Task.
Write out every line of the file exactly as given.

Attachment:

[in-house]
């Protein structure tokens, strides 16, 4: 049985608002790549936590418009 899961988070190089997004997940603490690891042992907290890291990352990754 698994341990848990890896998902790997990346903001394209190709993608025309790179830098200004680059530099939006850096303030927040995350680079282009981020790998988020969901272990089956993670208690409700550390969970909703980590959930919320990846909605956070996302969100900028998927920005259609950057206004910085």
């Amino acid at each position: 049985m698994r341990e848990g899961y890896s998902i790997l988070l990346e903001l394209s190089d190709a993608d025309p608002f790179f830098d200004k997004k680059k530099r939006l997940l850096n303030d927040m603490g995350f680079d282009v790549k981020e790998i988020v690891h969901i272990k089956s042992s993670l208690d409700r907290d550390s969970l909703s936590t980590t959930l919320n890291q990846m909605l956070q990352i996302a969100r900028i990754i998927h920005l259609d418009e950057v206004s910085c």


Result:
[in-house]
């Protein structure tokens, strides 16, 4: 049985608002790549936590418009 899961988070190089997004997940603490690891042992907290890291990352990754 698994341990848990890896998902790997990346903001394209190709993608025309790179830098200004680059530099939006850096303030927040995350680079282009981020790998988020969901272990089956993670208690409700550390969970909703980590959930919320990846909605956070996302969100900028998927920005259609950057206004910085």
């Amino acid at each position: 049985m698994r341990e848990g899961y890896s998902i790997l988070l990346e903001l394209s190089d190709a993608d025309p608002f790179f830098d200004k997004k680059k530099r939006l997940l850096n303030d927040m603490g995350f680079d282009v790549k981020e790998i988020v690891h969901i272990k089956s042992s993670l208690d409700r907290d550390s969970l909703s936590t980590t959930l919320n890291q990846m909605l956070q990352i996302a969100r900028i990754i998927h920005l259609d418009e950057v206004s910085c």